Sorrento & The Lemony Obsession


If there are people on this planet more biased than the Italians, I haven’t met them yet. Honestly. But things are actually a bit worse than that: they are in fact, regionally biased. I was just brave enough to say in my previous post the Neapolitan pizza was the best in the world because I’m safely sat behind a computer screen. Otherwise, this would have been a well-kept secret to avoid endless discussions and heated arguments.

Because, obviously, for a Roman, the best pizza is the Roman one. For a Sicilian, it’s the Sicilian pizza that deserves the first place. For a Sardinian… You got the gist. And so on for all the twenty regions. They take their products and traditions very seriously, so much so, that you shouldn’t expect any critical thinking or criticism acceptance from them at all. Everything they make/produce is amazing, end of the conversation (not really, as I said the “conversation” will never end). Don’t even try to convince them of the opposite. Just nod.

Sorrento's Main Square
Sorrento’s Main Square

Despite thinking their way of standing by what is theirs is admirable and really enjoying the gastronomic competition between the regions (because it’s not only about the pizza, it’s also about the pasta, the bread, the cheeses, the wines, etc., etc.), this Italian characteristic can bring some tension to unaware tourists/travellers. Of course, it had to happen to me. Actually, with my boyfriend.


The lower half of Italy is blessed with the warmer Mediterranean weather, what makes the perfect climate to grow beautiful and juicy lemons that I’ve always known as Sicilian lemons, but discovered, later on, they’re not called that here, unless you are a Sicilian. I guess you can realise the reason why by now? How could a Pugliese accept the fact the limoncello they drink as an after-dinner digestive is not made with actual Pugliese lemons? Better to just omit the naughty word.

Sfusato Amalfitano
Left: Sicilian Lemon. Right: Sfusato Amalfitano. I would love to see someone trying to squeeze this lemon…

The Campanians were the ones who took the lemony competition beyond. They created a pumped version of the Sicilian lemon with double and sometimes, triple its size and called it “Sfusato Amalfitano”, as a way of telling the Sicilians “yours are juicier but ours are bigger”, I suspect.


Sorrento is one of the most charming towns on the Amalfi Coast. Located just 30 minutes away from Naples and easily reachable by train, Sorrento is a very good alternative option to base yourself when visiting the area. It’s not as chaotic as Naples and it’s far more beautiful. I wish I knew that beforehand though…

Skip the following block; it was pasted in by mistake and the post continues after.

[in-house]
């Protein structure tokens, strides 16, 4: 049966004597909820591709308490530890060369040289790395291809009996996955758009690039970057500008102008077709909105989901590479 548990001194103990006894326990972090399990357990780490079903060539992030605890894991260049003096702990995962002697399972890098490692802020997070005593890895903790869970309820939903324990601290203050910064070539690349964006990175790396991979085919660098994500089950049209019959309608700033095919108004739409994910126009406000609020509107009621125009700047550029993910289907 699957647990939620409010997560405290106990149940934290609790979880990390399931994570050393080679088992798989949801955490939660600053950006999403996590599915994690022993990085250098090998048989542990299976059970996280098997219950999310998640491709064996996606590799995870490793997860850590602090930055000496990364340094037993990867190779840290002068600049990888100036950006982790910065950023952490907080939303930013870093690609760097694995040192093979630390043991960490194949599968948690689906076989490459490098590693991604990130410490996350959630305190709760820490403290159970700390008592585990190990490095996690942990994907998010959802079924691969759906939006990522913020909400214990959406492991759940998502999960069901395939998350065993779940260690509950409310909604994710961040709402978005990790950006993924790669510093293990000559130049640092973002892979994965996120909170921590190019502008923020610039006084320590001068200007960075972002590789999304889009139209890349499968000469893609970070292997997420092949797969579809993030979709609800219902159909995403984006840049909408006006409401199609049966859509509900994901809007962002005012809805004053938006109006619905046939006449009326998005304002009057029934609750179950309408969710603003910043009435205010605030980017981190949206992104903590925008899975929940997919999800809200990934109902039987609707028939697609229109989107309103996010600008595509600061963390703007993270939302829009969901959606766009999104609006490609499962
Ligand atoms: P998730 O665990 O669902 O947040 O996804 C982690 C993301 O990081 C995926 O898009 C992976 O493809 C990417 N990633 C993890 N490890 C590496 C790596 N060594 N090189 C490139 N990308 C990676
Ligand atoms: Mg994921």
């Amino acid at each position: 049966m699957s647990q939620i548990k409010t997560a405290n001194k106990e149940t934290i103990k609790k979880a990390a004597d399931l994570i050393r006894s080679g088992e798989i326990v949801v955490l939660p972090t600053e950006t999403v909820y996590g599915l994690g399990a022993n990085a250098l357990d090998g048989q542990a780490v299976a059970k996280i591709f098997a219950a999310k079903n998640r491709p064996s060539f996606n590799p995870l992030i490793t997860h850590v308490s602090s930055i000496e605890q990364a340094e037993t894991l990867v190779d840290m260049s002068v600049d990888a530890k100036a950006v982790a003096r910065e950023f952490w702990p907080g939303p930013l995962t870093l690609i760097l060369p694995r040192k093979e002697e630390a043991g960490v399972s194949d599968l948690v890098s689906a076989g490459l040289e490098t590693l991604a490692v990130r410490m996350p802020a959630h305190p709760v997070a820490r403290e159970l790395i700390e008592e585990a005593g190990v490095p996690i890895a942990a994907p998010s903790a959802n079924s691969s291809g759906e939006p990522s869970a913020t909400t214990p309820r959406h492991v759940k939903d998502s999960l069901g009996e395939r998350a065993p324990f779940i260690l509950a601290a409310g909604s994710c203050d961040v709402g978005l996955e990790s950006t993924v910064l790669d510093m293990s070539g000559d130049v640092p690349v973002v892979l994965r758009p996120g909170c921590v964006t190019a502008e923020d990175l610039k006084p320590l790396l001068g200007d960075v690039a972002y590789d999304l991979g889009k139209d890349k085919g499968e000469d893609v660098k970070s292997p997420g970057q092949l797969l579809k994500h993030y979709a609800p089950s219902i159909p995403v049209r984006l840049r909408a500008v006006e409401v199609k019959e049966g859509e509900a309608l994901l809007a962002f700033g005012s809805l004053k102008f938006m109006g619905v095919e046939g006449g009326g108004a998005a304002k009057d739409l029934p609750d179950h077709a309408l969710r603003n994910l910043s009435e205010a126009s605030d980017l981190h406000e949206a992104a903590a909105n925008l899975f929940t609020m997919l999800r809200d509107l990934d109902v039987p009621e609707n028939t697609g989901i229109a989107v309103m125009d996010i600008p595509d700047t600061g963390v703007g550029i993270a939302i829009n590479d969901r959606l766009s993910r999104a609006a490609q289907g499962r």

Sorrento Historical Center
Sorrento Historical Center

However, it wasn’t the charm that made Sorrento so memorable to me. It was actually the lemons. We all know that touristic places take advantage of what they make best, so the visitors can take home a bit of it, but in Sorrento, they take this habit to the next level: I’ve never seen so many lemons together in my whole life. They are absolutely everywhere, in every single shape, form and material. Lemons, lemons and more lemons! I even dreamt about them when I closed my eyes.

Sorrento Souvenirs
Sorrento Souvenirs

Lemon fruit, lemon drink, lemon chocolate, lemon soap, lemon magnet, lemon apron, lemon clock… And everything else you can imagine. You’re capable of finding anything in the lovely Sorrento’s historical centre streets. I mean it.


If life gives you lemons, no matter what, you should never ask for ginger. That was the mistake my boyfriend made when we were approached on the street by an ice cream seller. Having fell in love with ginger ice cream a few days earlier in Rome (regionalisms again!), he innocently asked the ice cream seller if he had ginger ice cream, which the seller promptly, angrily and gesticulating answered we were in Sorrento and for that reason we HAD to have, yes you guessed, lemon ice cream!

Sorrento's Marina
Sorrento’s Marina

I could only drag my boyfriend safely out of the dispute after five minutes of lemons and personal taste arguments, which despite having been really amusing to watch, was also pretty pointless considering neither of them were willing to change their minds. Both stuck with their own obsessions.

Exaggerations and sour incidents apart, my truest wish is that this regional bias never ends really. And more incredible wines, cheeses and bread keep being made. A little competition is always healthy. In this case, especially for the spectators.

Have you been to Sorrento? How did you find it? Let us know in the comments!


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